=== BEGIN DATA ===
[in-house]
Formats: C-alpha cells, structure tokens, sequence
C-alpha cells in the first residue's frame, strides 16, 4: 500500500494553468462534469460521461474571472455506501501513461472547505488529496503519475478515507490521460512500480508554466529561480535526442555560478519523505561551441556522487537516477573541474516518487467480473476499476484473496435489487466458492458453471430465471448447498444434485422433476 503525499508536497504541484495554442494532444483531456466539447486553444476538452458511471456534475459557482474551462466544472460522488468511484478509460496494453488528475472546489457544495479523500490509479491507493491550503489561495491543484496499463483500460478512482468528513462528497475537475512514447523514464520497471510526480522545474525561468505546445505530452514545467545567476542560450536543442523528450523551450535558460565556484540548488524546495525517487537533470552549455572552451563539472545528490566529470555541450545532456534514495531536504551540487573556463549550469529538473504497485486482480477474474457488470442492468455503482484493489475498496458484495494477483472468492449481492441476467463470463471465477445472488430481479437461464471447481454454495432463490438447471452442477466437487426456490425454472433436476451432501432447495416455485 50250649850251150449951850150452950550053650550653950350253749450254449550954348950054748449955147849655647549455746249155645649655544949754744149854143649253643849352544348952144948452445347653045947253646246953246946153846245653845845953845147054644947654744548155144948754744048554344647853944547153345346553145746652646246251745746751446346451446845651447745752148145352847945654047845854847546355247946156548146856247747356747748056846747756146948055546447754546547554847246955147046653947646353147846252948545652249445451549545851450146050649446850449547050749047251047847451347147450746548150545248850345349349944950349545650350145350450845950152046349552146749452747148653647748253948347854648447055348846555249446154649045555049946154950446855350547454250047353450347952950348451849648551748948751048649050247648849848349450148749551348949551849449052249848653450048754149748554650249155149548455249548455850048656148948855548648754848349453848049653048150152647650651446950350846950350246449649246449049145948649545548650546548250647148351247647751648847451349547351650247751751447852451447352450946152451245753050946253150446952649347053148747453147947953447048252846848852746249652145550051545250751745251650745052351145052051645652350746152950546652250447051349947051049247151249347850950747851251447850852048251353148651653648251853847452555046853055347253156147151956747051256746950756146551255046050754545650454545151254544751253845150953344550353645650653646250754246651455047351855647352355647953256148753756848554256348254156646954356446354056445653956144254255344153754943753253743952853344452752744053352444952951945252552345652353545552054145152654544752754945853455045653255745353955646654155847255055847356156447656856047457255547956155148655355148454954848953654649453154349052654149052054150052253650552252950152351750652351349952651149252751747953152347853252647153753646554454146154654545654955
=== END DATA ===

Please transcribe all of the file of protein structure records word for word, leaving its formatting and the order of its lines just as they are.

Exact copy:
[in-house]
Formats: C-alpha cells, structure tokens, sequence
C-alpha cells in the first residue's frame, strides 16, 4: 500500500494553468462534469460521461474571472455506501501513461472547505488529496503519475478515507490521460512500480508554466529561480535526442555560478519523505561551441556522487537516477573541474516518487467480473476499476484473496435489487466458492458453471430465471448447498444434485422433476 503525499508536497504541484495554442494532444483531456466539447486553444476538452458511471456534475459557482474551462466544472460522488468511484478509460496494453488528475472546489457544495479523500490509479491507493491550503489561495491543484496499463483500460478512482468528513462528497475537475512514447523514464520497471510526480522545474525561468505546445505530452514545467545567476542560450536543442523528450523551450535558460565556484540548488524546495525517487537533470552549455572552451563539472545528490566529470555541450545532456534514495531536504551540487573556463549550469529538473504497485486482480477474474457488470442492468455503482484493489475498496458484495494477483472468492449481492441476467463470463471465477445472488430481479437461464471447481454454495432463490438447471452442477466437487426456490425454472433436476451432501432447495416455485 50250649850251150449951850150452950550053650550653950350253749450254449550954348950054748449955147849655647549455746249155645649655544949754744149854143649253643849352544348952144948452445347653045947253646246953246946153846245653845845953845147054644947654744548155144948754744048554344647853944547153345346553145746652646246251745746751446346451446845651447745752148145352847945654047845854847546355247946156548146856247747356747748056846747756146948055546447754546547554847246955147046653947646353147846252948545652249445451549545851450146050649446850449547050749047251047847451347147450746548150545248850345349349944950349545650350145350450845950152046349552146749452747148653647748253948347854648447055348846555249446154649045555049946154950446855350547454250047353450347952950348451849648551748948751048649050247648849848349450148749551348949551849449052249848653450048754149748554650249155149548455249548455850048656148948855548648754848349453848049653048150152647650651446950350846950350246449649246449049145948649545548650546548250647148351247647751648847451349547351650247751751447852451447352450946152451245753050946253150446952649347053148747453147947953447048252846848852746249652145550051545250751745251650745052351145052051645652350746152950546652250447051349947051049247151249347850950747851251447850852048251353148651653648251853847452555046853055347253156147151956747051256746950756146551255046050754545650454545151254544751253845150953344550353645650653646250754246651455047351855647352355647953256148753756848554256348254156646954356446354056445653956144254255344153754943753253743952853344452752744053352444952951945252552345652353545552054145152654544752754945853455045653255745353955646654155847255055847356156447656856047457255547956155148655355148454954848953654649453154349052654149052054150052253650552252950152351750652351349952651149252751747953152347853252647153753646554454146154654545654955